My partner has a theory, which makes sense to me: Most of how mainstream American society understands dating and marriage is actually still dependent on gender roles. The girl wants commitment, the guy is nervous about being snared. The wedding is the bride’s special day and she is invested in choosing the flower arrangements while the guy pays the caterer and arranges the transportation. At home, today’s guys might “help” with the housework, but it’s still the woman’s responsibility to coordinate and plan the effort and nag for compliance. A working woman has a dilemma in terms of “balancing” career and child raising, whereas for men, it’s not working, if anything, that causes a dilemma. Women want their husbands to talk more about their feelings, men are withdrawn and want to feel in control of the remote. Men need to be kept from staring at other women by jealous wives who constantly wonder if their looks are going down the tubes. Women spoil their kids, men discipline them.

The list of stereotypes is long, totally inaccurate, and widely believed, even by a lot of people who consider themselves exceptions in one way or other. Even if they don’t believe that’s how it ought to be, too many people’s idea of “marriage” is still a negotiated truce in the gender wars.

If none of that is happening in same-sex relationships, that leaves only one thing distant observers can be pretty sure is happening: sex. This is why more than 35 years after Stonewall, a Massachusetts legislator can still refer to gay families as a “lifestyle.” And why right-wing cranks can call same-sex marriage “marriage for sodomites” and sarcastically say “Well OK then, I want to marry my dog.”

That’s why the opening of the floodgates for same-sex weddings in San Francisco is for so many of us deliriously joyful. It’s not only the glimmer of hope (maybe it’ll actually stick!). It’s the images of those weddings out there in the world, hundreds of them, images of couples of all ages (though a heavy proportion of older, longtime couples), races, and styles. Couples with kids. Couples who drove hours and camped out on the sidewalk in the rain. (Note to Schenectady: Being the first on the East Coast to follow San Francisco’s lead could be a surefire answer to your economic woes.)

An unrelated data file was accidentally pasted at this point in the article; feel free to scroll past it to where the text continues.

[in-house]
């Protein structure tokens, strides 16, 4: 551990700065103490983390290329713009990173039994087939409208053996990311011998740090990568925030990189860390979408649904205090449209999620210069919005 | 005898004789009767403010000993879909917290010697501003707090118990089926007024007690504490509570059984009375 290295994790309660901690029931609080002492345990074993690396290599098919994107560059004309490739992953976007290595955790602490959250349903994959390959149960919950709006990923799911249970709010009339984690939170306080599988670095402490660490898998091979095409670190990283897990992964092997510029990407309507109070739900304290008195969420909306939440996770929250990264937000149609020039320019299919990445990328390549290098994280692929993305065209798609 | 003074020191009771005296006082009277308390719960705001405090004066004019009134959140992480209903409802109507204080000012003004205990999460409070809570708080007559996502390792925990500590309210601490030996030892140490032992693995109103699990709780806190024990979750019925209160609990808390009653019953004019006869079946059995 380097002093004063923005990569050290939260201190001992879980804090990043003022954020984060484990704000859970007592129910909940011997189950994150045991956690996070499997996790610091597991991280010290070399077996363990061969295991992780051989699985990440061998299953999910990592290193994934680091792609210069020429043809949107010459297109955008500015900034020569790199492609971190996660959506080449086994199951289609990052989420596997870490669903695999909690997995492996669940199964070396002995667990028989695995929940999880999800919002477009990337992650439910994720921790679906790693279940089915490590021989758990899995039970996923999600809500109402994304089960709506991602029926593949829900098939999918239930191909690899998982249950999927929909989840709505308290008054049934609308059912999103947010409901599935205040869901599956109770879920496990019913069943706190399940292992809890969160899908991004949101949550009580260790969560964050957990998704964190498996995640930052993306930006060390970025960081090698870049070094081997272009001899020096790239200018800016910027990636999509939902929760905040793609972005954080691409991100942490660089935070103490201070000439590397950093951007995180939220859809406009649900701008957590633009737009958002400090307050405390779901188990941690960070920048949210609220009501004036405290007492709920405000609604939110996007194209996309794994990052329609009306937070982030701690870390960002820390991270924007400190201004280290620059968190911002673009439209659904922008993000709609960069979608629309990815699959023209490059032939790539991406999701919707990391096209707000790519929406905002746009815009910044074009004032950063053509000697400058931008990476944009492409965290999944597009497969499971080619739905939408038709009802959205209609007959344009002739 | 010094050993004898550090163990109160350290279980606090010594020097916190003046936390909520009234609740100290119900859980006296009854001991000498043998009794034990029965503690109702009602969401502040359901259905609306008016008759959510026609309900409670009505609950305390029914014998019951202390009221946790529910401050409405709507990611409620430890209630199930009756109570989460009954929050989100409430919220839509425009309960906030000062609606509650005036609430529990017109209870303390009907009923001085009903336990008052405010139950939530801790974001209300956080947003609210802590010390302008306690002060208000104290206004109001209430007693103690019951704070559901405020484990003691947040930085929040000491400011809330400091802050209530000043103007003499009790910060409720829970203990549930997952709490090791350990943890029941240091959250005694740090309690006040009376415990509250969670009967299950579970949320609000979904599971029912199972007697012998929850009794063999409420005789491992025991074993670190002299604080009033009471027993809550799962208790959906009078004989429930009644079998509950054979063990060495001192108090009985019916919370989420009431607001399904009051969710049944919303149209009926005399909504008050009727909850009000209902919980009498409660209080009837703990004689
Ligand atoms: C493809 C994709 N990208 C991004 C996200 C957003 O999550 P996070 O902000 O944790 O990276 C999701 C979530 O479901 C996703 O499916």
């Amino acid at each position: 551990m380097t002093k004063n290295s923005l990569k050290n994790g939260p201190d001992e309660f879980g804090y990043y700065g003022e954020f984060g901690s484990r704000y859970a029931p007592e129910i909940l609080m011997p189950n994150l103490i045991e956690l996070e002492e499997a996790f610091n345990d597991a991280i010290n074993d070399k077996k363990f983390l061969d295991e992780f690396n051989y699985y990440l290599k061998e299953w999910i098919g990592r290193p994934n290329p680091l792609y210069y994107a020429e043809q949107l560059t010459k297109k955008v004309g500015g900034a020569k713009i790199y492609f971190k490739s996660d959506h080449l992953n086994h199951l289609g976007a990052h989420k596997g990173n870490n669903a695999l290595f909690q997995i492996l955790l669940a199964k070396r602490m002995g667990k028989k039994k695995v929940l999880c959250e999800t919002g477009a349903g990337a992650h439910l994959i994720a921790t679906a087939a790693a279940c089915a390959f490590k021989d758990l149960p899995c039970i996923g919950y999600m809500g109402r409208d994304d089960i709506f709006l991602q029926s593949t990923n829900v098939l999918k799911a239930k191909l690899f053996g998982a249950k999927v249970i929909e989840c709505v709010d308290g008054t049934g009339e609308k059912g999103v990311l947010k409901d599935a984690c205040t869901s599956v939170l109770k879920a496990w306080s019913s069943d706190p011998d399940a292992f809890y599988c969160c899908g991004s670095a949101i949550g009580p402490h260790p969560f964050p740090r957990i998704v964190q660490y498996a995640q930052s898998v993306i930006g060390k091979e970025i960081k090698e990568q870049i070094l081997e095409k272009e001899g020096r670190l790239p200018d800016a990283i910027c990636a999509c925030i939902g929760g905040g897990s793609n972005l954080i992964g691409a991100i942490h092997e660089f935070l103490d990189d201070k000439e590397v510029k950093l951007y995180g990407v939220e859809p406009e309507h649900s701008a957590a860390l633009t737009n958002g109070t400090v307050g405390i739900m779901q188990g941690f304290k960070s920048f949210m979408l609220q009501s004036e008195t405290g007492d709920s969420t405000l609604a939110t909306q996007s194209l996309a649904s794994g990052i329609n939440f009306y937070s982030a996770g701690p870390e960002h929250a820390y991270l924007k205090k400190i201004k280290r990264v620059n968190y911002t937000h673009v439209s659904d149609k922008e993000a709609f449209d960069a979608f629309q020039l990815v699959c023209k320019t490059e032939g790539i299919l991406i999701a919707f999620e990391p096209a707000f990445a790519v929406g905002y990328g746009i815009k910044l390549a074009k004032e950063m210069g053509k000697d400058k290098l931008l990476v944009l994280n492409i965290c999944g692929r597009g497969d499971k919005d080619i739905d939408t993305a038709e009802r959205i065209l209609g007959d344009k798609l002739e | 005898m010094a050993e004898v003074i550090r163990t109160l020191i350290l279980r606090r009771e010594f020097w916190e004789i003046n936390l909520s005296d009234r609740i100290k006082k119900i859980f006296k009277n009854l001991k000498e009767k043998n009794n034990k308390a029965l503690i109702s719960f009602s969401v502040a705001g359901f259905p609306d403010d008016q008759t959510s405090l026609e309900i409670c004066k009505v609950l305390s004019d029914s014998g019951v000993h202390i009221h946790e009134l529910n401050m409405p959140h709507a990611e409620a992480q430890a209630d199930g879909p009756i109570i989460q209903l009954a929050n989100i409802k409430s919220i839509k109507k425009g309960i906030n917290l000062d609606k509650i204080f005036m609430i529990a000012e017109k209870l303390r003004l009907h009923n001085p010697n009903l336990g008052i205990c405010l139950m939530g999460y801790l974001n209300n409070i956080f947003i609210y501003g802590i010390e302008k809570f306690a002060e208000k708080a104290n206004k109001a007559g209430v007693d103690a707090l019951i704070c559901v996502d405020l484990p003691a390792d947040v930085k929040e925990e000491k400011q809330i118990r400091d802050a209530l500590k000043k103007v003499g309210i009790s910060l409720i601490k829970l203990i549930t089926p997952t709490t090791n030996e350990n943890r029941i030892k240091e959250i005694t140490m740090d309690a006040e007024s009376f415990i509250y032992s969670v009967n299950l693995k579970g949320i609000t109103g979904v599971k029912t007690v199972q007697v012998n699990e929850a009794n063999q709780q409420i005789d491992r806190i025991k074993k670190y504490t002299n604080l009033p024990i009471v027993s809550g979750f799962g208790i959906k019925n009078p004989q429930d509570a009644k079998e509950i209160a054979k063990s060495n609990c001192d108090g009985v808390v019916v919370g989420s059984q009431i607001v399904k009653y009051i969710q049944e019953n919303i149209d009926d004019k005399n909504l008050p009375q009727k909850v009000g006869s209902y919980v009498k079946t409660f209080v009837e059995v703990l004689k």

I can’t stop looking at the pictures. As of this writing, there were hundreds at Yahoo!’s news-photos section on same-sex marriage, and nearly every one brought tears to my eyes. The radiance in the faces of these couples should be recognizable to all but the most hardheaded fundamentalists as something conspicuously more profound than lust or afterglow.

Meanwhile, people from Sen. Barbara Boxer to Rep. Barney Frank are agonizing over the possible backlash—and it may well come. But the power of the San Francisco weddings is that, unlike abstract legal arguments, lobbying and protests (which are all absolutely essential), they are a very public face of real families just going about being loving and committed, taking a break from demanding something and getting a chance to fulfill long-held dreams. This can hardly be threatening unless you’re afraid of your own shadow. It could be the gay-rights-movement equivalent of little black children integrating a school. Next to the simple beauty and familiarity of what these couples are doing, the few lonely protestors look downright silly.

One of my favorite pictures of the bunch is of two men heading down city hall steps, grinning, each wearing a Snugli with one of their twin baby girls in it, one holding a marriage certificate. And I have to say, if this makes you think first of sex, you’re the one who’s a pervert.

—Miriam Axel-Lute

Send A Letter to Our Editor
Back Home
   
Jazz
PETsMART.com Dogs
MicroLogo_120_36
 
Copyright © 2002 Lou Communications, Inc., 4 Central Ave., Albany, NY 12210. All rights reserved.